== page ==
SAP for Automotive solution provides functionality for all businesses, retail and wholesale alike and aligning both areas makes sense. But how can this be done?
Multiple instance strategy – one for the distributor business and a separate one for the dealer may not be the most desired solution when implementing at both lines of business at the same time, however it gives a maximum of flexibility and control to both sides of the business. We would therefore only recommend this if both businesses are separate legal entities and work completely independent from each other. Process integration can be realized with NetWeaver XI to align vehicle distribution based on VMS and vehicle sales to end customer supported by DBM. The VMS action control on both sides makes sure that vehicle data is always in synch, e.g. when the dealer orders a car from the distributor for instance in dealer portal and triggers a sales order in the distributor’s system, a purchase order in his own system is automatically triggered.
Single Instance Strategy – It is undoubtedly preferable from TCO point of view to have both wholesale and retail business on the same instance, i.e. the same system and same client. The more integrated both businesses are (e.g. legally the same entity), the easier is the deployment. Again take vehicle sales as an example: being the same entity, vehicles would be bought by the distribution department and sold in the retail outlets – a scenario which can easily be managed with VMS and DBM. If distributor and dealer are different company codes, it is more tricky. The vehicle will have multiple procurement and multiple sales price tags . The VMS action control being used for DBM as well easily become complex, particularly when considering cancellation and change processes. Note 941633 (Using integrated scenarios with VMS and DBM) describes more details of this case.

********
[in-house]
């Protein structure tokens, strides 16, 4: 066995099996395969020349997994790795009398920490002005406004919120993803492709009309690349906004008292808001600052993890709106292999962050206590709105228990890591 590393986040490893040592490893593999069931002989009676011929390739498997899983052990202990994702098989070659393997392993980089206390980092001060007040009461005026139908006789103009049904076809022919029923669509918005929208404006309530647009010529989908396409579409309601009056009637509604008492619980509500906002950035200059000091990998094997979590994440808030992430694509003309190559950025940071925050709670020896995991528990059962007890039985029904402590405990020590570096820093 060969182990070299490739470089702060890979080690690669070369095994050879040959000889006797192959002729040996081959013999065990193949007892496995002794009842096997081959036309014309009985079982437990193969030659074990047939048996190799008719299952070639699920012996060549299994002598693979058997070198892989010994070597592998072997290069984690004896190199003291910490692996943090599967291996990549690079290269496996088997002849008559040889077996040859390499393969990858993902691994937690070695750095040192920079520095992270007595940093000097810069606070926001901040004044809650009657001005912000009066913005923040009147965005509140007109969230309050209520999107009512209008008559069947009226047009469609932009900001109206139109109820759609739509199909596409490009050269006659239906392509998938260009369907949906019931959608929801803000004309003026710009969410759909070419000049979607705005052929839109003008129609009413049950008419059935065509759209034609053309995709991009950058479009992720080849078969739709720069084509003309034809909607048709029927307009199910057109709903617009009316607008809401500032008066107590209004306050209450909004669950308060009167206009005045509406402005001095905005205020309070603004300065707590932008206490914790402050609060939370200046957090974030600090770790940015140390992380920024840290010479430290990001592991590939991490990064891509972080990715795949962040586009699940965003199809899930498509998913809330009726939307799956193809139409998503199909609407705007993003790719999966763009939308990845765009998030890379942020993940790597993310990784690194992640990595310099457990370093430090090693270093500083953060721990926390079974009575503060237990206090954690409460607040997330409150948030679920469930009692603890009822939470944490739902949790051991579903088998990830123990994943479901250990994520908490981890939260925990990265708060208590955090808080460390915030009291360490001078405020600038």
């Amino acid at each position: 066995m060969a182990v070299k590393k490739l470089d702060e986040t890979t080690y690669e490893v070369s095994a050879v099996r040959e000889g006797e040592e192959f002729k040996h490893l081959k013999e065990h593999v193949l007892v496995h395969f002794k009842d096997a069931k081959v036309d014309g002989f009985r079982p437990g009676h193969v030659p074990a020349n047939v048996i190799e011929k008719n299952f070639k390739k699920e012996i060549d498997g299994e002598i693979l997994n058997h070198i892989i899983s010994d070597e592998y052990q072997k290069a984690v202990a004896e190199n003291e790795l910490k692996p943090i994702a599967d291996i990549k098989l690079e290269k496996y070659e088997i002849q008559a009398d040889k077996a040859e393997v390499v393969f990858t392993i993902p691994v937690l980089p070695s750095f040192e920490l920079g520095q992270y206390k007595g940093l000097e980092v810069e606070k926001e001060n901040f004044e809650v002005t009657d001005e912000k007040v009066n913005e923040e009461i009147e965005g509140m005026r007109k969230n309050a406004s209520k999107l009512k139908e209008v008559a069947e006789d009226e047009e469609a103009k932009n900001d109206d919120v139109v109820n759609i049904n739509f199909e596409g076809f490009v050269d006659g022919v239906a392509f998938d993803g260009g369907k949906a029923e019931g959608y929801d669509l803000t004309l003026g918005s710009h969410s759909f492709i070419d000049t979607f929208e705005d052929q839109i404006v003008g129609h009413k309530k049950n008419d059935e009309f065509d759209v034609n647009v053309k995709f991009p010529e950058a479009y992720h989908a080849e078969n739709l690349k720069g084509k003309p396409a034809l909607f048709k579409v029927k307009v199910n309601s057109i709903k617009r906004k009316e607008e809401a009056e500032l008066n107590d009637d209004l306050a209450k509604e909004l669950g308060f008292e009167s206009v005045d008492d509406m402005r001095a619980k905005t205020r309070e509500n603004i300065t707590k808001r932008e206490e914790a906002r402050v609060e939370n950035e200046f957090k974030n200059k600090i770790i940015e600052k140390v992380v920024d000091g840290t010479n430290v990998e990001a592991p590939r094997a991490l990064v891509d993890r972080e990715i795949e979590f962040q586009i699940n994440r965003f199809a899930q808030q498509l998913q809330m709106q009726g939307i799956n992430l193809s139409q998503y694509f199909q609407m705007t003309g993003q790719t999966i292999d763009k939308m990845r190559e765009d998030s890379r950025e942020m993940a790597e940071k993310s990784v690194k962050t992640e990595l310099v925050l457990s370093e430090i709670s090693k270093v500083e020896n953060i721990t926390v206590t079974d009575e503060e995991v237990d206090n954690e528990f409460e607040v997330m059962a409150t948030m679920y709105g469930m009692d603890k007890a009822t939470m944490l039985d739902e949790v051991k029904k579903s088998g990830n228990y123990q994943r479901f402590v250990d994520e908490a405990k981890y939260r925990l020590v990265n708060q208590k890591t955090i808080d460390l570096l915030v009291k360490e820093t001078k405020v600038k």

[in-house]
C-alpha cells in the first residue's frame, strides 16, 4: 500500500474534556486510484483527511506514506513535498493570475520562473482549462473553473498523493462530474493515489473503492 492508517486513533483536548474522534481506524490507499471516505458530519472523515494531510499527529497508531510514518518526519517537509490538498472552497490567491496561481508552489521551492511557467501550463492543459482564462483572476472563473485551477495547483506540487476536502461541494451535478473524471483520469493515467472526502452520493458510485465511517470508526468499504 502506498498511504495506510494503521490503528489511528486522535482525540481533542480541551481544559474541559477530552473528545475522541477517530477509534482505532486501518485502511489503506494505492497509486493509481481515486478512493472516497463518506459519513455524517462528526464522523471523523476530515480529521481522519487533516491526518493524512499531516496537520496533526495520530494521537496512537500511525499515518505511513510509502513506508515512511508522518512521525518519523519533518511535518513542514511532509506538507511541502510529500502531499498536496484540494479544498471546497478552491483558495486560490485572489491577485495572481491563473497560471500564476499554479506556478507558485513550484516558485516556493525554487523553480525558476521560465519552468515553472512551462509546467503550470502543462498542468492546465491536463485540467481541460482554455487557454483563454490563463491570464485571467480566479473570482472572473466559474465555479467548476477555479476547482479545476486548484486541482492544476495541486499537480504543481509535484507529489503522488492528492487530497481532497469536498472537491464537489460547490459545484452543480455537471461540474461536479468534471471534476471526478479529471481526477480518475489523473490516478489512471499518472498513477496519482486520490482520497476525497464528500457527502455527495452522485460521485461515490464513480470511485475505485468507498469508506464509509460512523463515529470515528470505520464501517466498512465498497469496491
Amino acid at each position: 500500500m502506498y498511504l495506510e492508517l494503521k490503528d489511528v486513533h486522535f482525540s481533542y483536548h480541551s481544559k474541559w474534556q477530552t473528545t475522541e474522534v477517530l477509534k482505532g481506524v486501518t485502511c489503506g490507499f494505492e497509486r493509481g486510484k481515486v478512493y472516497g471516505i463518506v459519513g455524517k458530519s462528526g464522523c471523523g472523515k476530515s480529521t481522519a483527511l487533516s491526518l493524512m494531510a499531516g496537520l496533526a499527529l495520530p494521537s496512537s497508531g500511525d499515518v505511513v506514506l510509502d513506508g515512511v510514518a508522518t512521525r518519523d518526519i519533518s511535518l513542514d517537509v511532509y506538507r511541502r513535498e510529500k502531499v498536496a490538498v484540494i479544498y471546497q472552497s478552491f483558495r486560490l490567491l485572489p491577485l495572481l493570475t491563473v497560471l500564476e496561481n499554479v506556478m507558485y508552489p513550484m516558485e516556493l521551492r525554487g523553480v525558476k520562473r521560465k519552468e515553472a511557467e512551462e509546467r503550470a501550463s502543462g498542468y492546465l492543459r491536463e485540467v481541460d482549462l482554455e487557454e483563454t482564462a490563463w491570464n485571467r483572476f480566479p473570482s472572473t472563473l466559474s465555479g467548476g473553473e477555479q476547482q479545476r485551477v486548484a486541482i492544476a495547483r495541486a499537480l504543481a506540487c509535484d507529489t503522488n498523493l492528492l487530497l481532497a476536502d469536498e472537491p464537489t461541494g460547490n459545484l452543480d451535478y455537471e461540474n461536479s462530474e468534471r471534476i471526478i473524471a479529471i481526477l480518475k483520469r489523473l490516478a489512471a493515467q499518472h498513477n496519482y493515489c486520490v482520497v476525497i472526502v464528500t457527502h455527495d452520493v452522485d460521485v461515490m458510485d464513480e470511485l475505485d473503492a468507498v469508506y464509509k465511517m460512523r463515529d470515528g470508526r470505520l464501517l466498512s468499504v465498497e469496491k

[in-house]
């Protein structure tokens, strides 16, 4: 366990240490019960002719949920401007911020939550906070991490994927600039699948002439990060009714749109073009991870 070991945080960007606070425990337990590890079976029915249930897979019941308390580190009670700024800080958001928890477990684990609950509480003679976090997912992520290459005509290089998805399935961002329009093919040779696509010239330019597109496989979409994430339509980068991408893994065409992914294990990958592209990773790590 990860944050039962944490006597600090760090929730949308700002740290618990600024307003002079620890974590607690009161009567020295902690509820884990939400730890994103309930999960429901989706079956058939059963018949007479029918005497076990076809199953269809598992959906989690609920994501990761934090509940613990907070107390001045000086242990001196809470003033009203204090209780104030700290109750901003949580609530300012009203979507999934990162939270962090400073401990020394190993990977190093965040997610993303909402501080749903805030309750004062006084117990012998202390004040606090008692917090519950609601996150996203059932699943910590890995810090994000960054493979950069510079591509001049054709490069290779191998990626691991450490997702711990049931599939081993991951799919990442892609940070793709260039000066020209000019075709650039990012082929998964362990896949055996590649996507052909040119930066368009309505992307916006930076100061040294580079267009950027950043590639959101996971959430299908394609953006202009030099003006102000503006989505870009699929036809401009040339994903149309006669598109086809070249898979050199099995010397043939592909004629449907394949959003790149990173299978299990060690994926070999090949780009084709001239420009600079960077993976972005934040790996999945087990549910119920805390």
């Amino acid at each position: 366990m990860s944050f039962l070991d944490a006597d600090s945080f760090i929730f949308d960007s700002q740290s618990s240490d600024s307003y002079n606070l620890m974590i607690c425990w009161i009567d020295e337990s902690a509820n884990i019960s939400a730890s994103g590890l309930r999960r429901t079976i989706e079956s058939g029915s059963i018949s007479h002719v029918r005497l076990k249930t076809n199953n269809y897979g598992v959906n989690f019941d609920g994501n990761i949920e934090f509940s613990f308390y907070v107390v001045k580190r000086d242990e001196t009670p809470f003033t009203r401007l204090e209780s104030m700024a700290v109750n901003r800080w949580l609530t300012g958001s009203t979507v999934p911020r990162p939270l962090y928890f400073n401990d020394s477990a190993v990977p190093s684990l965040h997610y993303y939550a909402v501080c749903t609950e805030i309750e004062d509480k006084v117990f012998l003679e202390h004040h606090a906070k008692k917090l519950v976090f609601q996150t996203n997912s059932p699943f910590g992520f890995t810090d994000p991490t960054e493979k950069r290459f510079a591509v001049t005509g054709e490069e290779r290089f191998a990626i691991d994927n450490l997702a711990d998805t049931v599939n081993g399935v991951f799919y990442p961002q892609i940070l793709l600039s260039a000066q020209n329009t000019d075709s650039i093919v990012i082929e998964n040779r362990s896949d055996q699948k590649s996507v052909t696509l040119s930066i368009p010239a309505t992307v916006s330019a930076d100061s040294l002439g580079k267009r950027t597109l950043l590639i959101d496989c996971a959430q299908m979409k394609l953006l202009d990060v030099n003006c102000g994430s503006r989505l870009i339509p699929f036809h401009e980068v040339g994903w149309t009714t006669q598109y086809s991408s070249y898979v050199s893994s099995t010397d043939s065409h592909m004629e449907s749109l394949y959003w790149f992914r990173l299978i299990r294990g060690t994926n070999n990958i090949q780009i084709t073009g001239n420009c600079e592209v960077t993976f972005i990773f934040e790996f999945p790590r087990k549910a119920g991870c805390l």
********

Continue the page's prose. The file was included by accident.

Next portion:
There is unfortunately no out-of-the box solution suited for all corporations of this kind. Most important is to look at the organizational setup of the distributor and the dealer arm. Then it is key to describe the business processes as clearly as possible even in the preparation phase because this impacts solution mapping and the instance strategy.
This describes how we see the dynamics of many organizations in Automotive Sales & Service we discuss business and IT challenges with and hopefully also gives an insight into some aspects to consider when planning a deployment at a wholesale company with own retail operations.
Let me know if you would like to read further details.